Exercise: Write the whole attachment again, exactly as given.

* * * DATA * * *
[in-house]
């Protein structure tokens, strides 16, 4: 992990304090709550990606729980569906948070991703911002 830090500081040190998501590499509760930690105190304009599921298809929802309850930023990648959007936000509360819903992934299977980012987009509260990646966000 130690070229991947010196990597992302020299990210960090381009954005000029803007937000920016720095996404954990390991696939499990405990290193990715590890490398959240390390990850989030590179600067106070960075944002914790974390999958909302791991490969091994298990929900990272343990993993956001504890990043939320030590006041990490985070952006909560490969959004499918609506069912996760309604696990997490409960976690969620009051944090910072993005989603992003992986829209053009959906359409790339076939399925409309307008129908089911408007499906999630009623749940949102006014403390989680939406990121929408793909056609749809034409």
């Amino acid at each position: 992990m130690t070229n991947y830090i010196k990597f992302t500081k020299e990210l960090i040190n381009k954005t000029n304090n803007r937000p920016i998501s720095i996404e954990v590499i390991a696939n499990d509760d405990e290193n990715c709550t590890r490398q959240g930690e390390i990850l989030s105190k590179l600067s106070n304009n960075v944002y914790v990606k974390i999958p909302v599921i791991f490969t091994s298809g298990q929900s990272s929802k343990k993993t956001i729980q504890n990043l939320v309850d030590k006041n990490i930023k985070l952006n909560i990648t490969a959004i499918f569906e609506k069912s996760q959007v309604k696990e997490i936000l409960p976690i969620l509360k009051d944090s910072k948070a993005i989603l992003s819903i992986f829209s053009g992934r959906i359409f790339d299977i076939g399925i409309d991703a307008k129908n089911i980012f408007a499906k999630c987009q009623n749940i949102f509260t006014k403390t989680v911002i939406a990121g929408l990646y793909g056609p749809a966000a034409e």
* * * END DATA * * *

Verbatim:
[in-house]
């Protein structure tokens, strides 16, 4: 992990304090709550990606729980569906948070991703911002 830090500081040190998501590499509760930690105190304009599921298809929802309850930023990648959007936000509360819903992934299977980012987009509260990646966000 130690070229991947010196990597992302020299990210960090381009954005000029803007937000920016720095996404954990390991696939499990405990290193990715590890490398959240390390990850989030590179600067106070960075944002914790974390999958909302791991490969091994298990929900990272343990993993956001504890990043939320030590006041990490985070952006909560490969959004499918609506069912996760309604696990997490409960976690969620009051944090910072993005989603992003992986829209053009959906359409790339076939399925409309307008129908089911408007499906999630009623749940949102006014403390989680939406990121929408793909056609749809034409």
């Amino acid at each position: 992990m130690t070229n991947y830090i010196k990597f992302t500081k020299e990210l960090i040190n381009k954005t000029n304090n803007r937000p920016i998501s720095i996404e954990v590499i390991a696939n499990d509760d405990e290193n990715c709550t590890r490398q959240g930690e390390i990850l989030s105190k590179l600067s106070n304009n960075v944002y914790v990606k974390i999958p909302v599921i791991f490969t091994s298809g298990q929900s990272s929802k343990k993993t956001i729980q504890n990043l939320v309850d030590k006041n990490i930023k985070l952006n909560i990648t490969a959004i499918f569906e609506k069912s996760q959007v309604k696990e997490i936000l409960p976690i969620l509360k009051d944090s910072k948070a993005i989603l992003s819903i992986f829209s053009g992934r959906i359409f790339d299977i076939g399925i409309d991703a307008k129908n089911i980012f408007a499906k999630c987009q009623n749940i949102f509260t006014k403390t989680v911002i939406a990121g929408l990646y793909g056609p749809a966000a034409e």